Midterm season is quickly descending upon the NYU community. In a perfect world, the only responsibilities during the next few weeks would be exams — and even then, tests alone would make for a sufficiently busy schedule. Unfortunately, college students’ obligations outside of the classroom do not subside when academic pressure escalates. In this stress-inducing city, it is important for students to know which pressure-relieving strategies work best for them, as well as which resources are available to help them get through October.
According to Gregg Henriques, a professor of psychology at James Madison University, college students live in the “age of anxiety,” marked by increasing classification of stress-related mental conditions. Rates of depression are higher than ever, in part because of the rapid evolution of technology and the accompanying information overload. Nowhere is that more felt than in New York. The realities of life in New York City are not always conducive to the expectations some students have for college. New York City is an isolating city, a fact often learned the hard way.
For students in their late teens who are not yet fully matured and socially adjusted, the transition to city life can be difficult. In addition to academic stress, social stress among college students is high — sudden separation from parents and friends from home leaves a void typically filled with an excess of social contact. But in New York City, where genuine social contact is the only thing that is not offered in excess, that void becomes larger. During test time, when walking uptown to visit a friend seems like a distraction from studying, time management is crucial.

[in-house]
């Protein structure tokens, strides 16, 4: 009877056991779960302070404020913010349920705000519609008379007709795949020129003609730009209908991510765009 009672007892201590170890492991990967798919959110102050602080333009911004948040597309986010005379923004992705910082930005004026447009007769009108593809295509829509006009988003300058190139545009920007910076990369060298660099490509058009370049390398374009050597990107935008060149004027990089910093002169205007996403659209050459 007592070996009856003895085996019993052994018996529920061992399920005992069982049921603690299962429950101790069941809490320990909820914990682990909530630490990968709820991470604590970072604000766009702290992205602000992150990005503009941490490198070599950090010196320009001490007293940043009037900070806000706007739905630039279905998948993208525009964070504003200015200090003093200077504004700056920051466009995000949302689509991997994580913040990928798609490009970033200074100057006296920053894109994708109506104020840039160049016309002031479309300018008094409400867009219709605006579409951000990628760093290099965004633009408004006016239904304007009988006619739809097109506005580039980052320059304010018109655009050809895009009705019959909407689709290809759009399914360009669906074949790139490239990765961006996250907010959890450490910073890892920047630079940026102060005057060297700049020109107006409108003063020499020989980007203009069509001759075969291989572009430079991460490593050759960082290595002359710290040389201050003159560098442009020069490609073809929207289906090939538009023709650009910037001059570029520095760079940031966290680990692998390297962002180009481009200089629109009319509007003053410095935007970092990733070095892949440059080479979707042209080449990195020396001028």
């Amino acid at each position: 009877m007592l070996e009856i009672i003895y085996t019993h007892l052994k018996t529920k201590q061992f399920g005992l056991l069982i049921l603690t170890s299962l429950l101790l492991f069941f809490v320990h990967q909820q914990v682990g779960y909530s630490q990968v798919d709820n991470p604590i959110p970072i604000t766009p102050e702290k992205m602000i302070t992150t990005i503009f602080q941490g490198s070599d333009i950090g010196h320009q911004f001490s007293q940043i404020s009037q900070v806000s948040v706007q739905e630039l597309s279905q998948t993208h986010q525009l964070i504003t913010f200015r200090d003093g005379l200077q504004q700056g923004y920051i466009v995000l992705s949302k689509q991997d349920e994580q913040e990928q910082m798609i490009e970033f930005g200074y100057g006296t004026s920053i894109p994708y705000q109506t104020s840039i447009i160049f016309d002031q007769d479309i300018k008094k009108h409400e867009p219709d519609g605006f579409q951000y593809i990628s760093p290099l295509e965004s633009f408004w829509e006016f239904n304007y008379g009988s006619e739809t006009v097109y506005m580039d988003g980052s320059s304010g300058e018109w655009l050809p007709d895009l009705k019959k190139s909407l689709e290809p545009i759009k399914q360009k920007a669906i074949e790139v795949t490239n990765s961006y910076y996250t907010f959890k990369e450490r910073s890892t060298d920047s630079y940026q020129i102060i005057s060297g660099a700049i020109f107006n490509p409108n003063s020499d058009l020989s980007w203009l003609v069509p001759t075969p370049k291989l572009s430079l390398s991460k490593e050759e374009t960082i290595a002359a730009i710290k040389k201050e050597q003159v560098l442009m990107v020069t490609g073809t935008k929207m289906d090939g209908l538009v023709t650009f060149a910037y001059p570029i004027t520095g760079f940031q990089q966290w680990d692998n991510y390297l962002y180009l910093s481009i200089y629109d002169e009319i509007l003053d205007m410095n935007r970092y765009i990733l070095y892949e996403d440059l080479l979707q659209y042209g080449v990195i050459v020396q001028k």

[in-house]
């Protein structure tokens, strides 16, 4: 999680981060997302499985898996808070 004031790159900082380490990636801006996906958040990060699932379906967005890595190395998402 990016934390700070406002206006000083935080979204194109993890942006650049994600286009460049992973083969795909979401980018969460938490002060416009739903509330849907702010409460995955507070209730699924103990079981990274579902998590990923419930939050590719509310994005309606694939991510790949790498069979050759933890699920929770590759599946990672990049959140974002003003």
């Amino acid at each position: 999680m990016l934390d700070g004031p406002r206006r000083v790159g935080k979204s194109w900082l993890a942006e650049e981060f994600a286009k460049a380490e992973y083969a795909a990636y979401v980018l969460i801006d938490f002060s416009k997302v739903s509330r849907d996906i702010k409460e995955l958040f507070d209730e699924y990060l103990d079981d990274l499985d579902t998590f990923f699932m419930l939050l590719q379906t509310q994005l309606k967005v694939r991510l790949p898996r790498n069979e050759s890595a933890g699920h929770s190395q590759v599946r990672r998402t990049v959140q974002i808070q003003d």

While the health center has been given awards for its services based on comparative standards, the resources available have been criticized by the student body. Students should try to take advantage of resources such the Stressbusters program, which offers “Take a Break Tuesday” and “Wind Down Wednesday,” as well as normal walk-in hours. With the possibility of services being overbooked, however, students should form external support networks as well. We must find individualized means of addressing stress-related problems and learn to tackle struggles in healthy ways, such as talking with friends and professors, sleeping enough and eating full meals.
NYU is not uniquely stressful, but the combination of adjusting to social life and academics in New York City can exacerbate feelings of anxiety. Students must learn healthy and productive ways to stay calm and collected, like exercising and going outside for fresh air. Strategies for anxiety management extend far beyond midterms — they are life skills that need to regularly be drawn upon.
A version of this article appeared in the Tuesday, Oct. 7 print edition. Email the WSN Editorial Board at [email protected]